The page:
It's happened to all of us. That witty comment sounded soooo good in our head. Then it came out of the mouth of a twenty-year old. And the eyebrows of your teen audience shot up, and they thought, "I would never say something like that..."

If you want to check out how truly hilarious regency-era speech can sound in a modern plot, check out Sarah M. Eden's blog post here: http://www.sarahmeden.com/2011/02/if-every-story-were-written-like-cliche.html.

The truth is, unless your twenty-something hero went to boarding school in England and was raised in strict, traditional, butler-and-all English manor house, he can't channel Mr. Darcy, Edward Ferrars, and heaven forbid, Mr. Rochester.

It just isn't done, my dear.

I know what you're thinking. You know how kids talk now, don't you? You have teens. Heck, you were a teen once, not so very long ago, right? Do you know what the word "besty" means? Yeah, I didn't think so.

Unfortunately, there's not a quick-fix for getting your character's speech down. Here's a few suggestions:
1. Sit down and write, in a bulleted list, your character's specifications. Age, looks, likes, dislikes. Better yet, take one of those chain emails where you tell everyone all about yourself and answer the questions for your characters. Just free-write. Don't worry about grammar (gasp!), or word choice, being repetitive, etc. Just write like you would in a diary. Get to know your character.
2. Use contractions. Unless your characters has some big reason for sounding snotty and over-educated (like they were born in 1809), use contractions.
3. Find someone who is the age of your character and have a long conversation with them. Note the words they use, the phrases, the lack of grammatical correctness, and the over-usage of the words awesome and totally.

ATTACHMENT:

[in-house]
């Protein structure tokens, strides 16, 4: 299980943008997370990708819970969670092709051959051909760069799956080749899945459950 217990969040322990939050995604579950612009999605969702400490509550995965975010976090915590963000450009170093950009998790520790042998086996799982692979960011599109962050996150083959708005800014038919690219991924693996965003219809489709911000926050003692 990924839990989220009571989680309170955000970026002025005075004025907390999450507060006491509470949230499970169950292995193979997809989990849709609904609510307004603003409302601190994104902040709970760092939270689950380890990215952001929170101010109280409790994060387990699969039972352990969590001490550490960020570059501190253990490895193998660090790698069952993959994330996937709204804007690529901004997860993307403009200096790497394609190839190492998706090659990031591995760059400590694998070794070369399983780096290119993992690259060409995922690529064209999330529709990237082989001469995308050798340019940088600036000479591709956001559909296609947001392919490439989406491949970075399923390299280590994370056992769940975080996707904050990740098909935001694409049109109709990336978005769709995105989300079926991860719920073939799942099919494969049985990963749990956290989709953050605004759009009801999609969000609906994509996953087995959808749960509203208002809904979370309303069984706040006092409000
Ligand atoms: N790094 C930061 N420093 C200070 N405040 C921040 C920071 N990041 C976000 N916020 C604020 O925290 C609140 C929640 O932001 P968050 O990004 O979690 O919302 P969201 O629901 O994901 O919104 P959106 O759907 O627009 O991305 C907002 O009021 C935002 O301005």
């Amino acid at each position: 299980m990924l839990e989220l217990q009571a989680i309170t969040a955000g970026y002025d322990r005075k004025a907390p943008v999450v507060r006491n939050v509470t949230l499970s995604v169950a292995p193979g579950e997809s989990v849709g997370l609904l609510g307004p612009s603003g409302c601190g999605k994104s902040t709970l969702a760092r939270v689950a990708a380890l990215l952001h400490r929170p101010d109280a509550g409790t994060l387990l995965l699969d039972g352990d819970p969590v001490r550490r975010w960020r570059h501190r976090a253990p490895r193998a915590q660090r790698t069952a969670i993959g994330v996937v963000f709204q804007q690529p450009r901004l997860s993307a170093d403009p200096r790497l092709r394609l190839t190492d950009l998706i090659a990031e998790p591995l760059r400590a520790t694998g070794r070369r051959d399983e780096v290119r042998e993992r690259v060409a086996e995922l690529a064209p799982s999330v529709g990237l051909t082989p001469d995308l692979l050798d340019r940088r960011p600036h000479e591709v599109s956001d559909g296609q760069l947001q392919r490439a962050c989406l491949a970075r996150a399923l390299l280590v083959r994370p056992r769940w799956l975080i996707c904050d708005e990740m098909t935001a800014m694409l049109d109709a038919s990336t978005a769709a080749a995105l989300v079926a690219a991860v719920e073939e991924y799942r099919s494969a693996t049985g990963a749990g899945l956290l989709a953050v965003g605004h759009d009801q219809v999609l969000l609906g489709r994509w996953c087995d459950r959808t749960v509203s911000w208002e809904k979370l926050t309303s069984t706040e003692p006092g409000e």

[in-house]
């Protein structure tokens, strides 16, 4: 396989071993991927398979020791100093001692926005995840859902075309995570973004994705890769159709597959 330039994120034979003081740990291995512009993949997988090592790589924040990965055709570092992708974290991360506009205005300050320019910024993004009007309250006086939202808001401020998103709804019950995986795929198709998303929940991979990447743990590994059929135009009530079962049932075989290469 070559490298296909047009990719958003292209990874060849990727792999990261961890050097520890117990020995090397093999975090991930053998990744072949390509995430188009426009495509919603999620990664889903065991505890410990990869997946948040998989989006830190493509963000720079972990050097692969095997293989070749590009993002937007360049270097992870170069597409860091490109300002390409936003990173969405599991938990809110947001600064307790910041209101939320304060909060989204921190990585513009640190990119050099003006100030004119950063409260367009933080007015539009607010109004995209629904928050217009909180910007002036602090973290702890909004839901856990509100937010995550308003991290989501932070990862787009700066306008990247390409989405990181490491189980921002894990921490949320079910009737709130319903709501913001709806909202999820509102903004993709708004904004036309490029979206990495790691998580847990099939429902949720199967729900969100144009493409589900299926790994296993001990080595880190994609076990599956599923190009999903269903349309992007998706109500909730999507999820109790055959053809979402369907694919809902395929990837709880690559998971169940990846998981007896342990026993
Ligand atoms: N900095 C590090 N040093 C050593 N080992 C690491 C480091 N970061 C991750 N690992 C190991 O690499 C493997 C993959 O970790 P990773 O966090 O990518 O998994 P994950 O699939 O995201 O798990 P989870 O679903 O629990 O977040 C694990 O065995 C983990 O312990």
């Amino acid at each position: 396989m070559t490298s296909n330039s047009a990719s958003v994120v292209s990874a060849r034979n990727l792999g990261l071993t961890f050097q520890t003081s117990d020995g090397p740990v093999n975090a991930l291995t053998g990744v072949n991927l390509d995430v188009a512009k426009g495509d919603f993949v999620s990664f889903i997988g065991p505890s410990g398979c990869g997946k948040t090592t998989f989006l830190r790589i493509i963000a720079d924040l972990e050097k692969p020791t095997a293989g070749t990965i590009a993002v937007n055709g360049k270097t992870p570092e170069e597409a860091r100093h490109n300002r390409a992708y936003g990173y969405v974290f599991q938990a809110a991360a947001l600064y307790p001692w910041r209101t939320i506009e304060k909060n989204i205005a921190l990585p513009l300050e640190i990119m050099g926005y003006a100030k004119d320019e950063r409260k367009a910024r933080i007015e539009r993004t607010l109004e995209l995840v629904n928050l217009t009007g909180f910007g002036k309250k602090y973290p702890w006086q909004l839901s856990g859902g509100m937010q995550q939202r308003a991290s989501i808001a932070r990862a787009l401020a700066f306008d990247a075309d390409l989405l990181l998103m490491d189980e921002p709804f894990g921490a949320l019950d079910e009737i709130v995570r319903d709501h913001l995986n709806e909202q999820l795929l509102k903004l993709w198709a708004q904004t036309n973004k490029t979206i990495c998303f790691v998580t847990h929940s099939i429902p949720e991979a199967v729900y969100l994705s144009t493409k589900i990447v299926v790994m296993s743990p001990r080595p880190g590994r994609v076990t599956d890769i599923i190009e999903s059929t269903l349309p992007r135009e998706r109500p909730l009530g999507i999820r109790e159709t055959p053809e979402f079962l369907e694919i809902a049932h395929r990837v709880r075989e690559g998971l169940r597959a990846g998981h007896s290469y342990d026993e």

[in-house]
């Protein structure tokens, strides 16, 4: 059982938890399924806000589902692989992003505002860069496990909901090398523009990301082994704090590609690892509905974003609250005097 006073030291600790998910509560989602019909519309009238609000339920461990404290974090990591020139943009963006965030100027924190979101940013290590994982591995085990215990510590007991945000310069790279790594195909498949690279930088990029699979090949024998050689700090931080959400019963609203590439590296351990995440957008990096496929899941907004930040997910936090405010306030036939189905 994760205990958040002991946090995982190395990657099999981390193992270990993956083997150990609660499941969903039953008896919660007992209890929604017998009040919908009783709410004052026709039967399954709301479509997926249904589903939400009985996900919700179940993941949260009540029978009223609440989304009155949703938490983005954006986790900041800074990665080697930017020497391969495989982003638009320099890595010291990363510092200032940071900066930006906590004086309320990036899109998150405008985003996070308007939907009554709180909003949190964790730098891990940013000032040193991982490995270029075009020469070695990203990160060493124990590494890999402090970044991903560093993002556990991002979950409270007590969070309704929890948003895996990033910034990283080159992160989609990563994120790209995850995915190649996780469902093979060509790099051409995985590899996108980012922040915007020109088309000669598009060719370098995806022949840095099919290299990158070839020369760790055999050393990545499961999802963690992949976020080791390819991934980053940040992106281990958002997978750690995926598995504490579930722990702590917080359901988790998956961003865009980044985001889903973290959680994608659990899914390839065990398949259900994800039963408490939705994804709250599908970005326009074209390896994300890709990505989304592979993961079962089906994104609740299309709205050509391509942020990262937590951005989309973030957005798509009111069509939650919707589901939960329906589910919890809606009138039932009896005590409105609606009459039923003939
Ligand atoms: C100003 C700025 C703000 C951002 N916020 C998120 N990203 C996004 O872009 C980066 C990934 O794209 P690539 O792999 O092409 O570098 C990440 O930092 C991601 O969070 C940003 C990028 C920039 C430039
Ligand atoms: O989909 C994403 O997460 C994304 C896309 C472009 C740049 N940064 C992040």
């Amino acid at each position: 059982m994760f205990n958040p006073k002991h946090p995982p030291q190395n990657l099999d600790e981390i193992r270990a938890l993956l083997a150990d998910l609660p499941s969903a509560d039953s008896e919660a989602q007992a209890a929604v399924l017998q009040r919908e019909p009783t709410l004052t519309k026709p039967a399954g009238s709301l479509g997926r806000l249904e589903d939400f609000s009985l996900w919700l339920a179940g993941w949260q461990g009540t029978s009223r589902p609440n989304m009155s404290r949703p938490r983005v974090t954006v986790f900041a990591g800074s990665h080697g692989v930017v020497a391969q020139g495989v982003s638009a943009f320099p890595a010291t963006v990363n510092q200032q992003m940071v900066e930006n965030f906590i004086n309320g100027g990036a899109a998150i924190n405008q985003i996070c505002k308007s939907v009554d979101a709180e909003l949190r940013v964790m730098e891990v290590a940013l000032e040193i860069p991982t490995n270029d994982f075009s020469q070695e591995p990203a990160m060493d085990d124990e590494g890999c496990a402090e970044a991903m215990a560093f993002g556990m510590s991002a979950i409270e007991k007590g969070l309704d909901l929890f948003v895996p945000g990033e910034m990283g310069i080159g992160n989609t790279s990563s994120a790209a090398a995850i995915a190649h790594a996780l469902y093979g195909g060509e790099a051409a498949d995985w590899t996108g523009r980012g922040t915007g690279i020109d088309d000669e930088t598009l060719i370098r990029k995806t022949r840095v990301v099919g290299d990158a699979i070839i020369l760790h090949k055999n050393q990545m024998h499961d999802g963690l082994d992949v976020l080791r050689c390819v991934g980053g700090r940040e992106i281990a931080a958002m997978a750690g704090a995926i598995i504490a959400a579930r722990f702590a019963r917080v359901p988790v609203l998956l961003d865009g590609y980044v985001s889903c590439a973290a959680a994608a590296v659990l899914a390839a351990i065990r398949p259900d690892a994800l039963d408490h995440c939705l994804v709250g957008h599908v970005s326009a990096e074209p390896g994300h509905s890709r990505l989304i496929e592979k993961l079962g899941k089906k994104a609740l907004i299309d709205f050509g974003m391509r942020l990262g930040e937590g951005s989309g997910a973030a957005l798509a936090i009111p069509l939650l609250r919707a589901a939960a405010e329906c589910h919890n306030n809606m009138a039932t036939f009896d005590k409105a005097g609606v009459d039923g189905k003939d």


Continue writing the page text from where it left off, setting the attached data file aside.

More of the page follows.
One more thing, if you're saying right now, "Well my heroine is 32. She wouldn't say awesome. Or totally. She's so mature now." (I can't believe I'm admitting this...) I'm 28. I use those words on an hourly basis. And I consider myself very mature. :)

If you're not sure, post your paragraph below. We'll have a rousing discussion! :) And I will always edit 10 pages for free. Send me a big chunk of dialog. I'd love to hip-up your 25 year-old hero.  

Saturday, April 9, 2011

Grammar Tip: Coordinating Adjectives

This past February I had the awesome opportunity to go the ANWA conference in Phoenix. It was a blast and I leaned a BUNCH. Between pitching to Kelly Sonnack of Andrea Brown and Kurt Shaw from Covenant, I got to listen to some great speakers. One of the sessions I didn't get to stay for all of it, but loved the twenty minutes I got was Kelly Mortimer's self-editing class. She gave out an AMAZING hand-out of all these little things she sees when she reads manuscripts.
It gave me an idea. When I edit, I can't help but comment on all these tiny little things. So I created an editing guide. Armed with abbreviations, I cut down my editing time significantly. 

So, since I haven't had the time to write a THINGS YOU NEED TO KNOW NOW post, I'll insert some grammar tips to tide you over. ;) Because as we all know, Grammar Is Not Optional. 

Today's Tip: Coordinating Adjectives

I'm just going to start at the top of my guide and head down. It's in alphabetical order (thanks to a suggestion from Shaunna). I've already covered AP (attribution punctuation. If you missed that post, it's under the THINGS YOU NEED TO KNOW NOW series, Grammar Is Not Optional. It's a very necessary read if you don't know the proper way to punctuation "I went to the store," she said.)